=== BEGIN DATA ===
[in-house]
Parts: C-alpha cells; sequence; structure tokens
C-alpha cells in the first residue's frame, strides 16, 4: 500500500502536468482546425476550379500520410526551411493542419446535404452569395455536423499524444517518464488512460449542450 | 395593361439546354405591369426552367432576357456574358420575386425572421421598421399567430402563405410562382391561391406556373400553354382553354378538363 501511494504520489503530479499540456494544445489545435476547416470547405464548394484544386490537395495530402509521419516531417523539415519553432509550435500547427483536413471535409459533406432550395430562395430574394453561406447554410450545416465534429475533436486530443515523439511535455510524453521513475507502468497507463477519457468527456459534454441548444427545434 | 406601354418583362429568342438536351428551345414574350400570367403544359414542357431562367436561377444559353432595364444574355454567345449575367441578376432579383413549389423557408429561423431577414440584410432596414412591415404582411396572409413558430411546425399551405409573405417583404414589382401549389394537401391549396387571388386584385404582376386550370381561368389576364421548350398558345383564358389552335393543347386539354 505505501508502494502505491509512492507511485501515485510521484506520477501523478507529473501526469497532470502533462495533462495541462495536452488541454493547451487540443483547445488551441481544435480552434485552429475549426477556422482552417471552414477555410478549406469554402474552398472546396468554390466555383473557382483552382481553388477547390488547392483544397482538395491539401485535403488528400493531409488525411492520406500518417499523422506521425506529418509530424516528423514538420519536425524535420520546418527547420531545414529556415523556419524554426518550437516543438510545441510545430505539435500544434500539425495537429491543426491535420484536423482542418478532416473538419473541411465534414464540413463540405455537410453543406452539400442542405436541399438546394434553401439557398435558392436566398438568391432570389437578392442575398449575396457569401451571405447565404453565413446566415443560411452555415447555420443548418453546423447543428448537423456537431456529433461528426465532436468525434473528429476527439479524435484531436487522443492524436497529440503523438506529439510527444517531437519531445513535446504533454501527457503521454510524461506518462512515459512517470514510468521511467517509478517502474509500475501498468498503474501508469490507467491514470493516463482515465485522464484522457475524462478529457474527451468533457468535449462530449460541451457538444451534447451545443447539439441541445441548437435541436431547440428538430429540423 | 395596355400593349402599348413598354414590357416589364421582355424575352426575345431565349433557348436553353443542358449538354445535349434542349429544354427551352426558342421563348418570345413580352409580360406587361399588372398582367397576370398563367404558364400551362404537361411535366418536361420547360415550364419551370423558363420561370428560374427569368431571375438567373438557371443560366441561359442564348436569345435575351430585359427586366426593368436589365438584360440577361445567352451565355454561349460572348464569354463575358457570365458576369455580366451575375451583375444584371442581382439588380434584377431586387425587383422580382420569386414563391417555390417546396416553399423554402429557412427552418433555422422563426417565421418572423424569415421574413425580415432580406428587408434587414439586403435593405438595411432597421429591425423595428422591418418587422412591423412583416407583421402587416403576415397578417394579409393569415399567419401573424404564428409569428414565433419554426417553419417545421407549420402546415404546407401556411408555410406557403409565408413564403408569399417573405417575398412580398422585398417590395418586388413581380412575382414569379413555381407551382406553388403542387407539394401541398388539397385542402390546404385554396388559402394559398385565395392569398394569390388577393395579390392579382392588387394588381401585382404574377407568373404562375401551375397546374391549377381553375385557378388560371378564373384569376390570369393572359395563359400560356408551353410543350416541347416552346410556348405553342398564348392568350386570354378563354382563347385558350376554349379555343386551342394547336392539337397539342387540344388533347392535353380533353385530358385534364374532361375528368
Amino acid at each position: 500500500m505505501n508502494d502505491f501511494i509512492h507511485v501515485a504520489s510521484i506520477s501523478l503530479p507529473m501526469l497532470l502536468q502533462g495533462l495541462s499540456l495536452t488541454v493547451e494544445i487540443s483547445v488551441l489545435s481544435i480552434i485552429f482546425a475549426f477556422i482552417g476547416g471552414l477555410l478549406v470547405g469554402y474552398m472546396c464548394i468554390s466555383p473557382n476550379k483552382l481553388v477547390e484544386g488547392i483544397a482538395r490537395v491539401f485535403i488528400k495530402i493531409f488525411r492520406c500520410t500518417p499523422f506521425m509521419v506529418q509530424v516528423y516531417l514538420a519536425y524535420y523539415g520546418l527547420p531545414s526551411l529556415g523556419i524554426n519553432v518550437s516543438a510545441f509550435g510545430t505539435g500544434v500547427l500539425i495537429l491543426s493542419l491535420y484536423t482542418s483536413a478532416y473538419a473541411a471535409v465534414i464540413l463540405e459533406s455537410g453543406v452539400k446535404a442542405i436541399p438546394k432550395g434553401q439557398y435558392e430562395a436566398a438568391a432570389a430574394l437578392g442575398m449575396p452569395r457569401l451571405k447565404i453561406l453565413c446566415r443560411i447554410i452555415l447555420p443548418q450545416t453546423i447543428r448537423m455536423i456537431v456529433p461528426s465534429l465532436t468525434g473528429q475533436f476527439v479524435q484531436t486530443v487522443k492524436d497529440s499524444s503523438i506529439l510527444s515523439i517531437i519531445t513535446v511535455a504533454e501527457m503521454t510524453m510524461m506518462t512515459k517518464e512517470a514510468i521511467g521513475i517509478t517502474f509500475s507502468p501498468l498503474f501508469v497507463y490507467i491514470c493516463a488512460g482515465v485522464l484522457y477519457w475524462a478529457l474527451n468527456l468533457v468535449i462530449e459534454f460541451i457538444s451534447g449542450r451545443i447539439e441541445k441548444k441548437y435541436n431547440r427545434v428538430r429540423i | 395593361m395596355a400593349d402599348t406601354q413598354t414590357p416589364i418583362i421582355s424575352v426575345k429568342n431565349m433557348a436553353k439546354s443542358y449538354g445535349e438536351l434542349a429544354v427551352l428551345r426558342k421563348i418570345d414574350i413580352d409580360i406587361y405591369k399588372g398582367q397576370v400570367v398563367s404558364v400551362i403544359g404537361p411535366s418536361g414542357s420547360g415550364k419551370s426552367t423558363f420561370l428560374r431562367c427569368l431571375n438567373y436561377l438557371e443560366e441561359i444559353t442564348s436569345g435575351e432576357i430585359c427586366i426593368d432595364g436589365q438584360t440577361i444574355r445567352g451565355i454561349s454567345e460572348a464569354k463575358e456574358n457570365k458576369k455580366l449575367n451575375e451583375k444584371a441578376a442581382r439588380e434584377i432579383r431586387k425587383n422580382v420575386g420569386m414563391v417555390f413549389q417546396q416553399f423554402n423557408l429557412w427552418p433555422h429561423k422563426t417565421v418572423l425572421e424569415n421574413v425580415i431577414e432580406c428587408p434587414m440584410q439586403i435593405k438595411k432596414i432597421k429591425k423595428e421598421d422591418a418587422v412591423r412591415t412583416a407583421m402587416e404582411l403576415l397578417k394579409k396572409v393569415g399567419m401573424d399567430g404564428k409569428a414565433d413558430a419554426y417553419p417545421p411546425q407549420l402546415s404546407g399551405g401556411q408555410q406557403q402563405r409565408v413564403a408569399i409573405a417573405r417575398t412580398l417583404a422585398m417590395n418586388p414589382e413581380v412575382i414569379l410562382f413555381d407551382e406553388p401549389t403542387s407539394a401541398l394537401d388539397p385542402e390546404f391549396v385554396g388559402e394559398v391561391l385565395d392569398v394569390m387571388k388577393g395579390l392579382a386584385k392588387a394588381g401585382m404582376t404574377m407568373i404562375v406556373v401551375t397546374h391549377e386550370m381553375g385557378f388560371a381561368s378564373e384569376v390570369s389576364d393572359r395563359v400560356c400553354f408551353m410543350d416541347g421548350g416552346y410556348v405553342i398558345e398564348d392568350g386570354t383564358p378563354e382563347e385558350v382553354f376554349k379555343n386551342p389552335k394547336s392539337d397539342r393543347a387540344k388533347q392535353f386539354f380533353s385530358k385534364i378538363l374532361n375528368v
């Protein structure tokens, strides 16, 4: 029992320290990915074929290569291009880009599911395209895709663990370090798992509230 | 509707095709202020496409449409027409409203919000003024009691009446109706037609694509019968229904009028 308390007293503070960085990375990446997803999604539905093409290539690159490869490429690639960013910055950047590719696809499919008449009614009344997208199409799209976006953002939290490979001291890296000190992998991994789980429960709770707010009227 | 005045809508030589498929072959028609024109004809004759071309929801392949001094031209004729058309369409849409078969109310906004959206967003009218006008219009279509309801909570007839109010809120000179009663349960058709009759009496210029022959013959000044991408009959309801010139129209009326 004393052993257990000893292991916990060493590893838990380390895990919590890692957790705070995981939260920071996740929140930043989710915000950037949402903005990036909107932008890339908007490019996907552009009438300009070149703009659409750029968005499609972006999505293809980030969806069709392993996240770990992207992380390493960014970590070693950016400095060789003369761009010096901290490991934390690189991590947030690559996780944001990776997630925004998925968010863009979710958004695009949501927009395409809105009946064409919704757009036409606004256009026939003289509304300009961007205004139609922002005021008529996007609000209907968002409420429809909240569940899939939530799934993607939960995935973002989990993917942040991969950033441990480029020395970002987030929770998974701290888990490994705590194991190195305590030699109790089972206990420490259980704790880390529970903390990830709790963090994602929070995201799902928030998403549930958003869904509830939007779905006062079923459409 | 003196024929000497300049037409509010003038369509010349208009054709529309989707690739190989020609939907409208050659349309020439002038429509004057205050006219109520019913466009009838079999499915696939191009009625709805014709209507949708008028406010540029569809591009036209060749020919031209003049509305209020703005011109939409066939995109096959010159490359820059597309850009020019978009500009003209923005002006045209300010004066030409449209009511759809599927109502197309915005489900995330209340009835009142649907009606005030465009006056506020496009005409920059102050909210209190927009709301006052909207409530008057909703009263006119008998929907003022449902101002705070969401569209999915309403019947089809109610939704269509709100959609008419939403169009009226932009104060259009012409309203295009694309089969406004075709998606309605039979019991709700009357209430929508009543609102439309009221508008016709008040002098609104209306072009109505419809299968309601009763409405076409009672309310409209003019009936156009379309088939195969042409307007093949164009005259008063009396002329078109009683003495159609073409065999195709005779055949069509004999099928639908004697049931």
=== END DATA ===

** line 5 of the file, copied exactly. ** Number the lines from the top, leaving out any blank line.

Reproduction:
């Protein structure tokens, strides 16, 4: 029992320290990915074929290569291009880009599911395209895709663990370090798992509230 | 509707095709202020496409449409027409409203919000003024009691009446109706037609694509019968229904009028 308390007293503070960085990375990446997803999604539905093409290539690159490869490429690639960013910055950047590719696809499919008449009614009344997208199409799209976006953002939290490979001291890296000190992998991994789980429960709770707010009227 | 005045809508030589498929072959028609024109004809004759071309929801392949001094031209004729058309369409849409078969109310906004959206967003009218006008219009279509309801909570007839109010809120000179009663349960058709009759009496210029022959013959000044991408009959309801010139129209009326 004393052993257990000893292991916990060493590893838990380390895990919590890692957790705070995981939260920071996740929140930043989710915000950037949402903005990036909107932008890339908007490019996907552009009438300009070149703009659409750029968005499609972006999505293809980030969806069709392993996240770990992207992380390493960014970590070693950016400095060789003369761009010096901290490991934390690189991590947030690559996780944001990776997630925004998925968010863009979710958004695009949501927009395409809105009946064409919704757009036409606004256009026939003289509304300009961007205004139609922002005021008529996007609000209907968002409420429809909240569940899939939530799934993607939960995935973002989990993917942040991969950033441990480029020395970002987030929770998974701290888990490994705590194991190195305590030699109790089972206990420490259980704790880390529970903390990830709790963090994602929070995201799902928030998403549930958003869904509830939007779905006062079923459409 | 003196024929000497300049037409509010003038369509010349208009054709529309989707690739190989020609939907409208050659349309020439002038429509004057205050006219109520019913466009009838079999499915696939191009009625709805014709209507949708008028406010540029569809591009036209060749020919031209003049509305209020703005011109939409066939995109096959010159490359820059597309850009020019978009500009003209923005002006045209300010004066030409449209009511759809599927109502197309915005489900995330209340009835009142649907009606005030465009006056506020496009005409920059102050909210209190927009709301006052909207409530008057909703009263006119008998929907003022449902101002705070969401569209999915309403019947089809109610939704269509709100959609008419939403169009009226932009104060259009012409309203295009694309089969406004075709998606309605039979019991709700009357209430929508009543609102439309009221508008016709008040002098609104209306072009109505419809299968309601009763409405076409009672309310409209003019009936156009379309088939195969042409307007093949164009005259008063009396002329078109009683003495159609073409065999195709005779055949069509004999099928639908004697049931």